Why is the IUD an important option, especially for those who might have only used the pill?
First of all, the pill does not work nearly as well. The failure rate runs about 8 percent per year and the IUD is less than 1 percent. Having it work well and meaning that you're not facing an unplanned pregnancy is much better. And the other is it's so convenient—you don't have to do something every time you have sex, like condoms, and you don't have to remember to take a pill everyday at exactly the same time every day. Which is for me impossible and for a lot of women, very difficult. It is the one you can forget about. You can just have your IUD put in and then when you are ready to have kids, take it out. I mean it is so easy.
Any other reproductive misconceptions out there that you might tackle next?
The most common misconception that I am dealing with, almost every day, is abortion is more dangerous. When birth is 10 ten times more dangerous than abortion, ten times more deaths, more infections, and more ICU admissions. It's so fascinating to me that both women who are educated, those who are not, both women who are pro-choice and ones who are anti-choice are under the impression that abortions are either more dangerous or similarly dangerous than birth. When really they are 10 times safer than birth. It's amazing to deal with this constantly and work against the misconception. it's just something that i have to deal with all the time.
Any updates on accessibility for RU 486, the abortion pill?
We were waiting and waiting and waiting for it and the day that I knew we could order it, I ordered 100 and the day they arrived, I started offering it to women and got it on the website and made sure people would know that we had it.
It can be quite costly. Are they looking to reduce costs in BC for the pill?
So, first we had to wait for CADTH (Canadian Agency for Drugs and Technologies in Health), which reviews each drug and that's what governments and insurance accept as evidence it's worth funding. The application went in late and it was finally accepted by them. The government couldn't, wouldn't, consider funding something that wasn't funded by CADTH. So that is done and we were in the middle of the BC election so we weren't expecting anything out of our government—and we didn't get anything. So now they're still too busy trying to figure out that—we've been delayed again I'm sure—but things that are far more important to the three parties are going to happen before we get that one done.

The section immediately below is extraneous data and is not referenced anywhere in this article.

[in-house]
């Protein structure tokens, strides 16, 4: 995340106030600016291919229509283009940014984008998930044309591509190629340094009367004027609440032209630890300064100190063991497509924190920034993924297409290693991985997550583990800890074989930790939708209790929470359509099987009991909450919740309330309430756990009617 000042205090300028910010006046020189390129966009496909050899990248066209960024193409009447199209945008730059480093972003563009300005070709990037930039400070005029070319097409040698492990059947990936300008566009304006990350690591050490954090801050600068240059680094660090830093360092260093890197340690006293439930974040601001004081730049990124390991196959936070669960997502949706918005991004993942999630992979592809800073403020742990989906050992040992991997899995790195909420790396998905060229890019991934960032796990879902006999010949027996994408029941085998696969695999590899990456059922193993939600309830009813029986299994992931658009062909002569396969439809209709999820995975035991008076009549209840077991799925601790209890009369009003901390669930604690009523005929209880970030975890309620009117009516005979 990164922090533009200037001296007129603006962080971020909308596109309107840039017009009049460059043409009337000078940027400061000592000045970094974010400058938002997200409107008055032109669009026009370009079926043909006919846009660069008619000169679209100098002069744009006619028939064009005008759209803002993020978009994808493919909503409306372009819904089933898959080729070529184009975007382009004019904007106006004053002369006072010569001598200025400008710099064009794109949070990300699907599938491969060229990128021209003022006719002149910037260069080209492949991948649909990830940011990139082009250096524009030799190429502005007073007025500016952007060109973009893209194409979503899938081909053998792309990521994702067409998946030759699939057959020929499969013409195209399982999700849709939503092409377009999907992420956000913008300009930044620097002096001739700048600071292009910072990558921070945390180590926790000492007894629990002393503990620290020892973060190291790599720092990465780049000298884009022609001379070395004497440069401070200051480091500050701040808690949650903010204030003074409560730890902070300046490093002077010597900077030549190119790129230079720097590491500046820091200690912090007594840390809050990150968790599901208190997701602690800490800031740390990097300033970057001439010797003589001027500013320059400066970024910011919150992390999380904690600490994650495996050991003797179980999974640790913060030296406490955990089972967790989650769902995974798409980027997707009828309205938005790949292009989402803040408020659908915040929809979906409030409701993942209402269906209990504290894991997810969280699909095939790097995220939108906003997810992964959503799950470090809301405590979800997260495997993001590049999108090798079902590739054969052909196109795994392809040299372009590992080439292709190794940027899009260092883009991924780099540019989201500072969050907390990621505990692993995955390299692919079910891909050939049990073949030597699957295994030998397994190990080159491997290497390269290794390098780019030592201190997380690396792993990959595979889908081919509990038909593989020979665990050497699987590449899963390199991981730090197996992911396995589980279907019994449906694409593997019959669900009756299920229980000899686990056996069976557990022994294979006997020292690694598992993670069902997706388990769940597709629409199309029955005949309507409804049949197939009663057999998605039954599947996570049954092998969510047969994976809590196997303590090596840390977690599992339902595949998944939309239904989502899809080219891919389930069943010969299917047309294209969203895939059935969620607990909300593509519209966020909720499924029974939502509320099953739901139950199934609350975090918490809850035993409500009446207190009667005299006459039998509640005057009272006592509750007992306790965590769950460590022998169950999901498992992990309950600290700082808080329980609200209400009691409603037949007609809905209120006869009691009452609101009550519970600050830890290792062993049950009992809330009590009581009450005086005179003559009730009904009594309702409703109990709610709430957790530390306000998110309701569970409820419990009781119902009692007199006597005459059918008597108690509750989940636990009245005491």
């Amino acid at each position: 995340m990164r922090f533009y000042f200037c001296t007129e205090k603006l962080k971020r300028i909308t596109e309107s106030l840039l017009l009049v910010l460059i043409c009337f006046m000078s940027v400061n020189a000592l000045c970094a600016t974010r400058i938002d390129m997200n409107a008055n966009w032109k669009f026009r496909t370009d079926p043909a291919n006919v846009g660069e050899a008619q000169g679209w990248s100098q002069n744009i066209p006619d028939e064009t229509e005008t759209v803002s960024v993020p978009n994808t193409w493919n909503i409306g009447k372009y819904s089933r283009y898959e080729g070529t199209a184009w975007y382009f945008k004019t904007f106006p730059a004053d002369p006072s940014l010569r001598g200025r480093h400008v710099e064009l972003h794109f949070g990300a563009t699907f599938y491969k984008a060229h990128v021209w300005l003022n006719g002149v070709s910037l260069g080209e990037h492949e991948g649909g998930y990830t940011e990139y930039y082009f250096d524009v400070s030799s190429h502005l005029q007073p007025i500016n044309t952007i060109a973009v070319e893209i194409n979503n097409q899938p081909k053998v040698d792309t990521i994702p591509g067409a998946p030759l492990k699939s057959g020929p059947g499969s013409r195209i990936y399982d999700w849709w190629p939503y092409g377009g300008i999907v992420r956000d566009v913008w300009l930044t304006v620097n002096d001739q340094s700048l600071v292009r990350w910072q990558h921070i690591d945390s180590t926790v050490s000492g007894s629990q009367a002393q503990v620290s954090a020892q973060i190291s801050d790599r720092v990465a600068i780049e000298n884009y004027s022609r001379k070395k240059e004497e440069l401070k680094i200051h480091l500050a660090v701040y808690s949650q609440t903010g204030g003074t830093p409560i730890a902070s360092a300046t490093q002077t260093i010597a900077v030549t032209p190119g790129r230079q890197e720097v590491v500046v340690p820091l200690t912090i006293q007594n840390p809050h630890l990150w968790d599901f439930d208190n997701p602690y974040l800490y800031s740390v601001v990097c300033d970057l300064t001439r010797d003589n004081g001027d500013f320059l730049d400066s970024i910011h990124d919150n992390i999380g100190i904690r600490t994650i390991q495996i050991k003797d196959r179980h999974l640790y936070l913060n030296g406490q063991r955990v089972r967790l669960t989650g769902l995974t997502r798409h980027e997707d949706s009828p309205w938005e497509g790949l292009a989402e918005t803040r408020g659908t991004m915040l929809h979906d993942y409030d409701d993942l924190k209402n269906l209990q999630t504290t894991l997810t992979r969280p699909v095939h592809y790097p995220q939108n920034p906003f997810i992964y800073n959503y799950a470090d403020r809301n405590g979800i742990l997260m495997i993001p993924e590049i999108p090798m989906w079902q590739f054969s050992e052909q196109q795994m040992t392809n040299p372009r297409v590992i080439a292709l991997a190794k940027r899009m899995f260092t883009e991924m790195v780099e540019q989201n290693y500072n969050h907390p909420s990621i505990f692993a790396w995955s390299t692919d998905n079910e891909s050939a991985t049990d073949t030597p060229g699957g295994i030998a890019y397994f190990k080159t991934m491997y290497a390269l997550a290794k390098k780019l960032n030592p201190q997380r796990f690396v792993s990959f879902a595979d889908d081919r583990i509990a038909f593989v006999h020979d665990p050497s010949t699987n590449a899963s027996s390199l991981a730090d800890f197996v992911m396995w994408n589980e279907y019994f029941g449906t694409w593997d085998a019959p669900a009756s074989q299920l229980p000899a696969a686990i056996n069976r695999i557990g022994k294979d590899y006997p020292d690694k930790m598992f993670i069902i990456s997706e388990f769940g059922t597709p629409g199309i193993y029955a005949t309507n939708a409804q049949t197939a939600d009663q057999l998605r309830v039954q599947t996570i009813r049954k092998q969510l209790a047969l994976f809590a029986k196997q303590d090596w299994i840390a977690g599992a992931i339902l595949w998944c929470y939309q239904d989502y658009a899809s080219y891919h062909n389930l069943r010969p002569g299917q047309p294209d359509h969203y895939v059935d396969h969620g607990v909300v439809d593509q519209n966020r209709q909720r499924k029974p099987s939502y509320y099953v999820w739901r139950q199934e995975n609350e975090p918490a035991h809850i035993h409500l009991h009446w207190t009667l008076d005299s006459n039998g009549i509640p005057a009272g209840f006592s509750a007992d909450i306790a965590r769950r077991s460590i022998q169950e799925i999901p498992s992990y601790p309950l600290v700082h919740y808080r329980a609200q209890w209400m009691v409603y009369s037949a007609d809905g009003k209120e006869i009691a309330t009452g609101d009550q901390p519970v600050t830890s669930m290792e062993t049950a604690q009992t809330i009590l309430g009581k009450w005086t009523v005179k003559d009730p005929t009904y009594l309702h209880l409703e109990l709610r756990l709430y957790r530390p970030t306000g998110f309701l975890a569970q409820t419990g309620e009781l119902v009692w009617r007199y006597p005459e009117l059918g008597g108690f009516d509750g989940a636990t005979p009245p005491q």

Is there anything important you'd like to add?
So, so many people when they talk about birth control or sexual health, don't talk about that idea that we are involved in sexual pleasure. So when you want good birth control, it's so that you can have good sex. It is really important to not compromise on that, but you should find the birth control that actually makes your sex life good. So IUDs are very good for that. For some women, birth control pills are great because they make their periods regular and lighter and they can skip periods and that can be good for your sex life. But sometimes the hormones interfere with libido, with lubrication, and those things are devastating to your sex life, especially if it also comes with some moodiness. Really bad for your sex life (laughs). So I think it's important that when we talk about birth control, we need to talk about sexual pleasure.